There are little windows in Man in Chair’s apartment (splendid design by Lauren Peters) that give glimpses of the world he has shut out. With his eager face, intelligent high forehead, wry self-awareness and irony-tinged delivery, James-Moody really makes you hope Man in Chair isn’t setting himself up for the fate of an actor whose demise he describes. It involves a solitary death and a poodle.

In every department – direction, performance, design, choreography, music (a terrific six-piece band) – there is complete understanding of the show’s style and wit. It seems a little unfair to single individuals out from the terrific ensemble, but here goes. Extra bouquets to Monique Salle, who is not only a zesty Trix the Aviatrix but choreographed imaginatively within very tight limits; Hilary Cole, whose charmingly self-regarding Janet could not be further removed from her tormented Carrie of last year (also for Squabbalogic); Michele Lansdown’s seedily glamorous Chaperone; and Tom Sharah’s lustily sung Adolpho, whose intelligence is located well south of his head.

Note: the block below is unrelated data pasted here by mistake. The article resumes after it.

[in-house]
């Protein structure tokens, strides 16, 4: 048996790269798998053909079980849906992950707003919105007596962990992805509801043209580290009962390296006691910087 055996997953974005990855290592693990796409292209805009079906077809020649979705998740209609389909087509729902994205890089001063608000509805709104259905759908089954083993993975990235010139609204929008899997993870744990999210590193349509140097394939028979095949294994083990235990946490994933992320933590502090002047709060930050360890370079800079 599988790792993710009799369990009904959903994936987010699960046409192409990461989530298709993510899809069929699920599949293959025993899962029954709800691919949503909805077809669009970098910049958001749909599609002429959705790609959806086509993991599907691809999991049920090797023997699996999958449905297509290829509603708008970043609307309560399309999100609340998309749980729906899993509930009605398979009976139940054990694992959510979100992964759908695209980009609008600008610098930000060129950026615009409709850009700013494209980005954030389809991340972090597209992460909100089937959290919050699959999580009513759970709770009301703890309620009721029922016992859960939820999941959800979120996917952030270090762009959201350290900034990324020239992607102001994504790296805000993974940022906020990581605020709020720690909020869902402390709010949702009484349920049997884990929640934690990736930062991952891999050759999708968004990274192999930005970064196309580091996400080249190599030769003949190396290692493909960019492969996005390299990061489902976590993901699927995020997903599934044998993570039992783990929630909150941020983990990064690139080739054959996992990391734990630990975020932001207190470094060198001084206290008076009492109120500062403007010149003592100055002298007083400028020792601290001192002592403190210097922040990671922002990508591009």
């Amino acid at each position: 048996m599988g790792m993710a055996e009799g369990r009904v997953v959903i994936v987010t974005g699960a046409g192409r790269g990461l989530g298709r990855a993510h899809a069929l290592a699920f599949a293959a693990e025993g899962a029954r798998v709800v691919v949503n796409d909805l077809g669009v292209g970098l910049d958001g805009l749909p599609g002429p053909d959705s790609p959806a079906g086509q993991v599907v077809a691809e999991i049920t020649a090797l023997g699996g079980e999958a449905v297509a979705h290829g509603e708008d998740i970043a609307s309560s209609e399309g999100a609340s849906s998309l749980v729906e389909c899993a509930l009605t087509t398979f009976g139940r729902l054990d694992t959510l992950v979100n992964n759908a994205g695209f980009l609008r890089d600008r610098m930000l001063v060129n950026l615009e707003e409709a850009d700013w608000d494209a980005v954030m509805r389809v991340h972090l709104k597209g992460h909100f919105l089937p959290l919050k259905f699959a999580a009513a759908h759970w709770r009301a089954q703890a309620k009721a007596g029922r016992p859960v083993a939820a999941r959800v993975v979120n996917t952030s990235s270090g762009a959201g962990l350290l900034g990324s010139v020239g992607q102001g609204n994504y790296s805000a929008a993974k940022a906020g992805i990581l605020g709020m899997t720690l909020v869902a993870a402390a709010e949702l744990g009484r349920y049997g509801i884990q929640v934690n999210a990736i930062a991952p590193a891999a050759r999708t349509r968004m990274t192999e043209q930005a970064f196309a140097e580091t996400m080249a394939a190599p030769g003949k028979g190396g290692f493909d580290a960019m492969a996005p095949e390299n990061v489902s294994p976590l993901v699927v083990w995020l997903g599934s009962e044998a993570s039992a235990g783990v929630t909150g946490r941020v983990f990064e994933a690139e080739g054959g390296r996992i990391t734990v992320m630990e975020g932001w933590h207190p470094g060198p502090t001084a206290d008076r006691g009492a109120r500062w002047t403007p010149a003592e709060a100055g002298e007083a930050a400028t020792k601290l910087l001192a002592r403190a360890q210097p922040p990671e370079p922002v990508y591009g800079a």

The Drowsy Chaperone ends on April 6.